Table_1_High-Fat Diet Affects Heavy Metal Accumulation and Toxicity to Mice Liver and Kidney Probably via Gut Microbiota.DOCX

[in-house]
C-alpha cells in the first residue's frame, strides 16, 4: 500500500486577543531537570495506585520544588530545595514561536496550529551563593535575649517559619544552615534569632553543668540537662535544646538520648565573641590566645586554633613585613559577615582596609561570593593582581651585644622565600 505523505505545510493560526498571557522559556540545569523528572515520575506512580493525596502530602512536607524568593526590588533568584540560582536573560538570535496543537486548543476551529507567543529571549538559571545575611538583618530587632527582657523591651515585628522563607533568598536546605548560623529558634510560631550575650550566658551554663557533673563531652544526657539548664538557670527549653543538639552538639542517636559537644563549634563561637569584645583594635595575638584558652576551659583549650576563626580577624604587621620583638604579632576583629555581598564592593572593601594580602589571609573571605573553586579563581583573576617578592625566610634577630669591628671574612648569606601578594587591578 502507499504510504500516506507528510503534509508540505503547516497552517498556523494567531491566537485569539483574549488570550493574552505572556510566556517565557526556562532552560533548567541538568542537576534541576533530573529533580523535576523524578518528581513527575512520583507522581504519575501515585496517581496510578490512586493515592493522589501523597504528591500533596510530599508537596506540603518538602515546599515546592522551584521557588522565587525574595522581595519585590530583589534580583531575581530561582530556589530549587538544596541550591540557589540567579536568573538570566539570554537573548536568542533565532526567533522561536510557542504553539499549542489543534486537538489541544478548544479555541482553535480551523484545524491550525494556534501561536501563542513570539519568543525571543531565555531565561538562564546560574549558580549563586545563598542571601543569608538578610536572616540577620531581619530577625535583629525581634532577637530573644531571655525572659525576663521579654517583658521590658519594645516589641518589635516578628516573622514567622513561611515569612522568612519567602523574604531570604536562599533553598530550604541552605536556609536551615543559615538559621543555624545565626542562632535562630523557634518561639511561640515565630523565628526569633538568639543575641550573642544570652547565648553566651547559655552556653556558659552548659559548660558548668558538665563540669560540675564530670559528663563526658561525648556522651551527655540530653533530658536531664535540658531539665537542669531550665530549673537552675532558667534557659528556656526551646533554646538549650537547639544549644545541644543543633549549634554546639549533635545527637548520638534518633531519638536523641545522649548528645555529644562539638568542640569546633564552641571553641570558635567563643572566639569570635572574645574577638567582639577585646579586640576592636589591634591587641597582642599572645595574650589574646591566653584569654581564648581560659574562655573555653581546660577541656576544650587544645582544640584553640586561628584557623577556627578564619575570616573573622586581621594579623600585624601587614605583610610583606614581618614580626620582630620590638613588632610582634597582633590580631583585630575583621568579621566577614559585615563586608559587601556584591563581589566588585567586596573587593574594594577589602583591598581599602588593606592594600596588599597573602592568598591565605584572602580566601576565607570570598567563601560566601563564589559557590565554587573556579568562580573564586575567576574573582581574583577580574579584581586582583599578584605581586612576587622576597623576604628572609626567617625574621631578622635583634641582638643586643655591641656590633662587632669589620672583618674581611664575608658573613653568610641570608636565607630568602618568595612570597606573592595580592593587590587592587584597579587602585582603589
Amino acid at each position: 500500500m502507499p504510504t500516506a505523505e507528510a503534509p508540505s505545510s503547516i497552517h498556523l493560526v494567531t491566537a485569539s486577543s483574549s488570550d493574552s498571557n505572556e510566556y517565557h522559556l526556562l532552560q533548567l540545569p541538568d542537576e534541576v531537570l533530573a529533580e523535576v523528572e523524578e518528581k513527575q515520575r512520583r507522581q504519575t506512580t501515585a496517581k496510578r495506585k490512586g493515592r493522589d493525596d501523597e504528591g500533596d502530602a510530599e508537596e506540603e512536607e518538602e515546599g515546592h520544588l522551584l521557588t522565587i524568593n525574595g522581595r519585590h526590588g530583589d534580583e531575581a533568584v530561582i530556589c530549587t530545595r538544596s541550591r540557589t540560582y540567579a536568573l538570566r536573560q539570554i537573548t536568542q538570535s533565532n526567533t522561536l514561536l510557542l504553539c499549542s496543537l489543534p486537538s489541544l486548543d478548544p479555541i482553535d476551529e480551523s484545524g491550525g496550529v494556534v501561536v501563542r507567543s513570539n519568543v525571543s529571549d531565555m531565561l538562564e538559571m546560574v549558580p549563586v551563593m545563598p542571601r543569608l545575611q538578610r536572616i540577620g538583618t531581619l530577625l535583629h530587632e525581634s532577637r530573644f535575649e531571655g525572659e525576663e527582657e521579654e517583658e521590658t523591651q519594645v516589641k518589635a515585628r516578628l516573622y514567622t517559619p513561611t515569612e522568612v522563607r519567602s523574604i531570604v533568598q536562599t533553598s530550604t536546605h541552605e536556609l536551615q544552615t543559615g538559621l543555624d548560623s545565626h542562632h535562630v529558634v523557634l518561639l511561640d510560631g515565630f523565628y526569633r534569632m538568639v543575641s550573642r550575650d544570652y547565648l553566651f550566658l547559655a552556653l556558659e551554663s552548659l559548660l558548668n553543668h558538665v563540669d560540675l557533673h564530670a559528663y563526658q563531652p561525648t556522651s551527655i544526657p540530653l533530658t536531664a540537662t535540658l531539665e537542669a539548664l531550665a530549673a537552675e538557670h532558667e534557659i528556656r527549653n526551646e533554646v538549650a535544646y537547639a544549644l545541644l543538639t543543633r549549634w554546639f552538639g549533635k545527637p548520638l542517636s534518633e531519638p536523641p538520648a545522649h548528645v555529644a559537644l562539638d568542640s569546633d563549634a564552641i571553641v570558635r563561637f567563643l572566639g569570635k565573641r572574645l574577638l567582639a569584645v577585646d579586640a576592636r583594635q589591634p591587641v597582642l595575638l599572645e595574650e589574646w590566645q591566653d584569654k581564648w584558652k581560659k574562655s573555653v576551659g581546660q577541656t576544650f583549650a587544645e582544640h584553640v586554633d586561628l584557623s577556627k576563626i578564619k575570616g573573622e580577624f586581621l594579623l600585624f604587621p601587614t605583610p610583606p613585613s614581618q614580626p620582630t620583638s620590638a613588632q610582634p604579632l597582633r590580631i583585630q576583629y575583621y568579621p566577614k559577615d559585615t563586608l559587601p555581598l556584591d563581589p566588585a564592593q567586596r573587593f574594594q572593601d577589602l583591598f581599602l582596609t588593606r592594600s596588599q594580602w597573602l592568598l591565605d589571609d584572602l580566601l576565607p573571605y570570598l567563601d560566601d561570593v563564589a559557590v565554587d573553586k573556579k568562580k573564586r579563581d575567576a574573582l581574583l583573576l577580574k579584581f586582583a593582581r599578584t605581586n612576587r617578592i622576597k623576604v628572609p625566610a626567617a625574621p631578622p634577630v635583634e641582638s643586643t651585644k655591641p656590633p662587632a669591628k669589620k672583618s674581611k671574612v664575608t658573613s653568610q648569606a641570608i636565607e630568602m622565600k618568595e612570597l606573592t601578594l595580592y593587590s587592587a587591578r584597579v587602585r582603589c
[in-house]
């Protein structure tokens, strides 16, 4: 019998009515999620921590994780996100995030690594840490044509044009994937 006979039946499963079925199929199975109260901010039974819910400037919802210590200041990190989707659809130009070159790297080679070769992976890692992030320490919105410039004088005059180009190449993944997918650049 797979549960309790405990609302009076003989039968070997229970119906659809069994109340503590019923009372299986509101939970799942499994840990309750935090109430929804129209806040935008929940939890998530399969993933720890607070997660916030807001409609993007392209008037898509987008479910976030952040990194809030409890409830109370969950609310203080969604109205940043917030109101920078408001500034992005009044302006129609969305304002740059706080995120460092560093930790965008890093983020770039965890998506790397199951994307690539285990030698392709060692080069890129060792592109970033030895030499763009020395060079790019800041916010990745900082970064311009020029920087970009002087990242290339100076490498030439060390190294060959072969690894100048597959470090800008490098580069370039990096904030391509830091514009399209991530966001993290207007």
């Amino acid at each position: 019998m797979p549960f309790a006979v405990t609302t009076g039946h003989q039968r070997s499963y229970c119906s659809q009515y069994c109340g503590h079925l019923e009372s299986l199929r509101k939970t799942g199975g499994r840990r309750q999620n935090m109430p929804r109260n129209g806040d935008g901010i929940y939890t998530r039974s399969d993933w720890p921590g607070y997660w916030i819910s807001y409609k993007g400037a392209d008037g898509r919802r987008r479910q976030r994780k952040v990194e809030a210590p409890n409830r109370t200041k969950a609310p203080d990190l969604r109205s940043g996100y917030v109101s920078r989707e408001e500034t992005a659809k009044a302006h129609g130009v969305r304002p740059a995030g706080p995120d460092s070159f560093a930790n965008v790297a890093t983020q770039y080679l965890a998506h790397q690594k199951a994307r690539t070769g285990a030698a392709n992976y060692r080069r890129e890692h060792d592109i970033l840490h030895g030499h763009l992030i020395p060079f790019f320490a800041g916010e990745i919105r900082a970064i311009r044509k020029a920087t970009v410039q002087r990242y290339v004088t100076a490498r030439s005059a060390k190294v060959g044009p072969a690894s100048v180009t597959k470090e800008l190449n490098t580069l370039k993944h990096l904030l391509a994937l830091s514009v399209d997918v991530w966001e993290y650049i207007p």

Previous studies proved that heavy metals could increase the risk of disease by acting on the gut microbiota. Meanwhile, gut microbiota played important roles in detoxifying heavy metals. However, the response of gut microbiota to heavy metals and which microbes dominated this detoxification processes are still unclear. This study investigated the difference of high-fat-diet (HFD) and normal-diet (ND) gut microbiota and their response to and detoxification effects on arsenic (As), cadmium (Cd), and lead (Pb) exposure. Results showed that gut microbiota of ND and HFD was significantly different and responded to As, Pb, and Cd exposure differently, too. When exposed to 100 ppm As, Cd, or Pb, HFD-fed mice accumulated more heavy metals in the liver and kidney along with more severe functional damage than ND-fed mice, indicated by a more dramatic increase of alanine aminotransferase (ALT) and aspartate aminotransferase (AST) activities and urinary total protein (TPU), urinary uric acid (UUA), and urinary creatinine (Ucrea) content. Among ND gut microbiota, relative abundance of Bacteroides, Lactobacillus, Butyricimonas, and Dorea was significantly increased by arsenic (As) exposure; relative abundance of Faecoccus and Lactobacillus was significantly increased by Cd exposure; relative abundance of Desulfovibrio, Plasmodium, and Roseburia were significantly increased by Pb exposure. However, among HFD gut microbiota, those microbes were not significantly changed. Bivariate association analysis found weak positive correlations between content of fecal excreted heavy metals and richness of total fecal microbiota as well as abundance of some of the heavy metal-enriched microbes. Our study concluded that HFD increased disease risk of heavy metal exposure probably via its gut microbiota which excreted less heavy metal through feces.